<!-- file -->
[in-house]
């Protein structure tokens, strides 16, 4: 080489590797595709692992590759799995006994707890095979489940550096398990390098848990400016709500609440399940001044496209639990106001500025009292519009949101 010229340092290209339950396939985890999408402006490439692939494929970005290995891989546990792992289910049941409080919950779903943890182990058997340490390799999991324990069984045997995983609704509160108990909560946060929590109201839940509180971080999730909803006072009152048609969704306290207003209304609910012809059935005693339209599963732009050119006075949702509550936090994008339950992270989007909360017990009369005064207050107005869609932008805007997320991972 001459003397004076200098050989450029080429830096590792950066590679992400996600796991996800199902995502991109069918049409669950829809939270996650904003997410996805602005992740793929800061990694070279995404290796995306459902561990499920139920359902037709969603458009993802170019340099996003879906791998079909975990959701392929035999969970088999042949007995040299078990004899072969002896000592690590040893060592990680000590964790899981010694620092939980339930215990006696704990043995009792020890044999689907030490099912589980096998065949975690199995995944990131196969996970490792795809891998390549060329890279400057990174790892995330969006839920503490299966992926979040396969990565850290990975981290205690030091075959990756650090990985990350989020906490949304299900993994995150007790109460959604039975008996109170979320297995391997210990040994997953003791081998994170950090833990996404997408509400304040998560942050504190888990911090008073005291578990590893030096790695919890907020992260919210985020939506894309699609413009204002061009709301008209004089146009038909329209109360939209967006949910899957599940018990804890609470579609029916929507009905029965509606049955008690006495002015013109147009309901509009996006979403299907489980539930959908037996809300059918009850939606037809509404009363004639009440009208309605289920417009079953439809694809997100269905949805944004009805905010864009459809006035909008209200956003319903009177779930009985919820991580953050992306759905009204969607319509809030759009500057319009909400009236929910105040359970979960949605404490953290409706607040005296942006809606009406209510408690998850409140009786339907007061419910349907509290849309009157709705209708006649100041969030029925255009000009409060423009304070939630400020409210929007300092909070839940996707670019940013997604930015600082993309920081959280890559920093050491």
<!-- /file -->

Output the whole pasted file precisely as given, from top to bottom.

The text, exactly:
[in-house]
């Protein structure tokens, strides 16, 4: 080489590797595709692992590759799995006994707890095979489940550096398990390098848990400016709500609440399940001044496209639990106001500025009292519009949101 010229340092290209339950396939985890999408402006490439692939494929970005290995891989546990792992289910049941409080919950779903943890182990058997340490390799999991324990069984045997995983609704509160108990909560946060929590109201839940509180971080999730909803006072009152048609969704306290207003209304609910012809059935005693339209599963732009050119006075949702509550936090994008339950992270989007909360017990009369005064207050107005869609932008805007997320991972 001459003397004076200098050989450029080429830096590792950066590679992400996600796991996800199902995502991109069918049409669950829809939270996650904003997410996805602005992740793929800061990694070279995404290796995306459902561990499920139920359902037709969603458009993802170019340099996003879906791998079909975990959701392929035999969970088999042949007995040299078990004899072969002896000592690590040893060592990680000590964790899981010694620092939980339930215990006696704990043995009792020890044999689907030490099912589980096998065949975690199995995944990131196969996970490792795809891998390549060329890279400057990174790892995330969006839920503490299966992926979040396969990565850290990975981290205690030091075959990756650090990985990350989020906490949304299900993994995150007790109460959604039975008996109170979320297995391997210990040994997953003791081998994170950090833990996404997408509400304040998560942050504190888990911090008073005291578990590893030096790695919890907020992260919210985020939506894309699609413009204002061009709301008209004089146009038909329209109360939209967006949910899957599940018990804890609470579609029916929507009905029965509606049955008690006495002015013109147009309901509009996006979403299907489980539930959908037996809300059918009850939606037809509404009363004639009440009208309605289920417009079953439809694809997100269905949805944004009805905010864009459809006035909008209200956003319903009177779930009985919820991580953050992306759905009204969607319509809030759009500057319009909400009236929910105040359970979960949605404490953290409706607040005296942006809606009406209510408690998850409140009786339907007061419910349907509290849309009157709705209708006649100041969030029925255009000009409060423009304070939630400020409210929007300092909070839940996707670019940013997604930015600082993309920081959280890559920093050491």